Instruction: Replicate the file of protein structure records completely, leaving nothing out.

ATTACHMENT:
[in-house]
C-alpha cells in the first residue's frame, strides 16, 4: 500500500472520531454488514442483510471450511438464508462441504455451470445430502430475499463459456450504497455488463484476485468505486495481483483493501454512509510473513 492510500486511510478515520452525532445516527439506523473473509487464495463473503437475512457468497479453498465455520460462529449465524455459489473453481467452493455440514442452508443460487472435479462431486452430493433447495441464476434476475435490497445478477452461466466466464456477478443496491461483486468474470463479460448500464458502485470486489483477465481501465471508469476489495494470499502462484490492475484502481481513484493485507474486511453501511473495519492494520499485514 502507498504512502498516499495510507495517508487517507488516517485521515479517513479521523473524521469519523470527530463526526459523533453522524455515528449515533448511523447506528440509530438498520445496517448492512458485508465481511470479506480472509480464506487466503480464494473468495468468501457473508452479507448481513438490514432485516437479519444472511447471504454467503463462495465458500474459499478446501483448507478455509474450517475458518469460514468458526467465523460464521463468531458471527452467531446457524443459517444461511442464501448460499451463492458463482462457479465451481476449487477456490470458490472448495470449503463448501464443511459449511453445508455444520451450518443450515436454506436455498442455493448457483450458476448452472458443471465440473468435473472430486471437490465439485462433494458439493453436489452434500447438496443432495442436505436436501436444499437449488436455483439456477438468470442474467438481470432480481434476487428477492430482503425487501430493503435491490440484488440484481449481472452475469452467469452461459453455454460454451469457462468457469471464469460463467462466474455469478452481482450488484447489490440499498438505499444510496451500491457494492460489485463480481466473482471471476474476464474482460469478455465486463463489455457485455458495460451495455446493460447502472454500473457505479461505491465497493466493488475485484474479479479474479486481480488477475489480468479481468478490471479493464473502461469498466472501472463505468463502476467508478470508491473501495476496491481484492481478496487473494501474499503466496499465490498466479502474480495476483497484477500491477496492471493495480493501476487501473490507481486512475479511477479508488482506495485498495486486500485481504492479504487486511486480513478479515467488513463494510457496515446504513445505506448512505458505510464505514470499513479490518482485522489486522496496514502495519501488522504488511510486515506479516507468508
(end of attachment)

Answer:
[in-house]
C-alpha cells in the first residue's frame, strides 16, 4: 500500500472520531454488514442483510471450511438464508462441504455451470445430502430475499463459456450504497455488463484476485468505486495481483483493501454512509510473513 492510500486511510478515520452525532445516527439506523473473509487464495463473503437475512457468497479453498465455520460462529449465524455459489473453481467452493455440514442452508443460487472435479462431486452430493433447495441464476434476475435490497445478477452461466466466464456477478443496491461483486468474470463479460448500464458502485470486489483477465481501465471508469476489495494470499502462484490492475484502481481513484493485507474486511453501511473495519492494520499485514 502507498504512502498516499495510507495517508487517507488516517485521515479517513479521523473524521469519523470527530463526526459523533453522524455515528449515533448511523447506528440509530438498520445496517448492512458485508465481511470479506480472509480464506487466503480464494473468495468468501457473508452479507448481513438490514432485516437479519444472511447471504454467503463462495465458500474459499478446501483448507478455509474450517475458518469460514468458526467465523460464521463468531458471527452467531446457524443459517444461511442464501448460499451463492458463482462457479465451481476449487477456490470458490472448495470449503463448501464443511459449511453445508455444520451450518443450515436454506436455498442455493448457483450458476448452472458443471465440473468435473472430486471437490465439485462433494458439493453436489452434500447438496443432495442436505436436501436444499437449488436455483439456477438468470442474467438481470432480481434476487428477492430482503425487501430493503435491490440484488440484481449481472452475469452467469452461459453455454460454451469457462468457469471464469460463467462466474455469478452481482450488484447489490440499498438505499444510496451500491457494492460489485463480481466473482471471476474476464474482460469478455465486463463489455457485455458495460451495455446493460447502472454500473457505479461505491465497493466493488475485484474479479479474479486481480488477475489480468479481468478490471479493464473502461469498466472501472463505468463502476467508478470508491473501495476496491481484492481478496487473494501474499503466496499465490498466479502474480495476483497484477500491477496492471493495480493501476487501473490507481486512475479511477479508488482506495485498495486486500485481504492479504487486511486480513478479515467488513463494510457496515446504513445505506448512505458505510464505514470499513479490518482485522489486522496496514502495519501488522504488511510486515506479516507468508